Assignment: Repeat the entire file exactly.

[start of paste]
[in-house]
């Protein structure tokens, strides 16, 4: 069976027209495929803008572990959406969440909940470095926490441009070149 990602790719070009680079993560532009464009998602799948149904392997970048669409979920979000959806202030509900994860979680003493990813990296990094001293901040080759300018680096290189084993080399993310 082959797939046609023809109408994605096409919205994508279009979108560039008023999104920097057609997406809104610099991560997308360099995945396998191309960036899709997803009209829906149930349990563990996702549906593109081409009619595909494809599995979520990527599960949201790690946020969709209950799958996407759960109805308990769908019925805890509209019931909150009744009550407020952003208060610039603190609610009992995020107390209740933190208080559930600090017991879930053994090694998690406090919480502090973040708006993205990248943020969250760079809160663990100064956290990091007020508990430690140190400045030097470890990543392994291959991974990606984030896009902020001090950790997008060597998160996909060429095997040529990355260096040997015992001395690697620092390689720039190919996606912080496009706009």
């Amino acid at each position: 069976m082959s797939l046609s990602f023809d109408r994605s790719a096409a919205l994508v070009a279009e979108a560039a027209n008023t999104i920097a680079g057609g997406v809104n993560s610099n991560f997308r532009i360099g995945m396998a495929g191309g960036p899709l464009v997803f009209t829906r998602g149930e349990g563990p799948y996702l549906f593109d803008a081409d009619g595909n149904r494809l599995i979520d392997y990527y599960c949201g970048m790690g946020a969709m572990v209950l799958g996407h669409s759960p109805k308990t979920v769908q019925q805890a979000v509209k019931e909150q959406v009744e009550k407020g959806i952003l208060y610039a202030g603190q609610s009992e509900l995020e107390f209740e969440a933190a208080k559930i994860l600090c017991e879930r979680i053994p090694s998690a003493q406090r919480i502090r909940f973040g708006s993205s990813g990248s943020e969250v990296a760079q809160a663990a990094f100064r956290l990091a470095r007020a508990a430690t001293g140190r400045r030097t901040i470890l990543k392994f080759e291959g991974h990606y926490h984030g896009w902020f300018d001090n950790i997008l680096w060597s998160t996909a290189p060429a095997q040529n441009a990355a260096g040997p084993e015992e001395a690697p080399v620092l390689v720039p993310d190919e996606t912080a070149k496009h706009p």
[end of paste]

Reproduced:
[in-house]
């Protein structure tokens, strides 16, 4: 069976027209495929803008572990959406969440909940470095926490441009070149 990602790719070009680079993560532009464009998602799948149904392997970048669409979920979000959806202030509900994860979680003493990813990296990094001293901040080759300018680096290189084993080399993310 082959797939046609023809109408994605096409919205994508279009979108560039008023999104920097057609997406809104610099991560997308360099995945396998191309960036899709997803009209829906149930349990563990996702549906593109081409009619595909494809599995979520990527599960949201790690946020969709209950799958996407759960109805308990769908019925805890509209019931909150009744009550407020952003208060610039603190609610009992995020107390209740933190208080559930600090017991879930053994090694998690406090919480502090973040708006993205990248943020969250760079809160663990100064956290990091007020508990430690140190400045030097470890990543392994291959991974990606984030896009902020001090950790997008060597998160996909060429095997040529990355260096040997015992001395690697620092390689720039190919996606912080496009706009």
């Amino acid at each position: 069976m082959s797939l046609s990602f023809d109408r994605s790719a096409a919205l994508v070009a279009e979108a560039a027209n008023t999104i920097a680079g057609g997406v809104n993560s610099n991560f997308r532009i360099g995945m396998a495929g191309g960036p899709l464009v997803f009209t829906r998602g149930e349990g563990p799948y996702l549906f593109d803008a081409d009619g595909n149904r494809l599995i979520d392997y990527y599960c949201g970048m790690g946020a969709m572990v209950l799958g996407h669409s759960p109805k308990t979920v769908q019925q805890a979000v509209k019931e909150q959406v009744e009550k407020g959806i952003l208060y610039a202030g603190q609610s009992e509900l995020e107390f209740e969440a933190a208080k559930i994860l600090c017991e879930r979680i053994p090694s998690a003493q406090r919480i502090r909940f973040g708006s993205s990813g990248s943020e969250v990296a760079q809160a663990a990094f100064r956290l990091a470095r007020a508990a430690t001293g140190r400045r030097t901040i470890l990543k392994f080759e291959g991974h990606y926490h984030g896009w902020f300018d001090n950790i997008l680096w060597s998160t996909a290189p060429a095997q040529n441009a990355a260096g040997p084993e015992e001395a690697p080399v620092l390689v720039p993310d190919e996606t912080a070149k496009h706009p």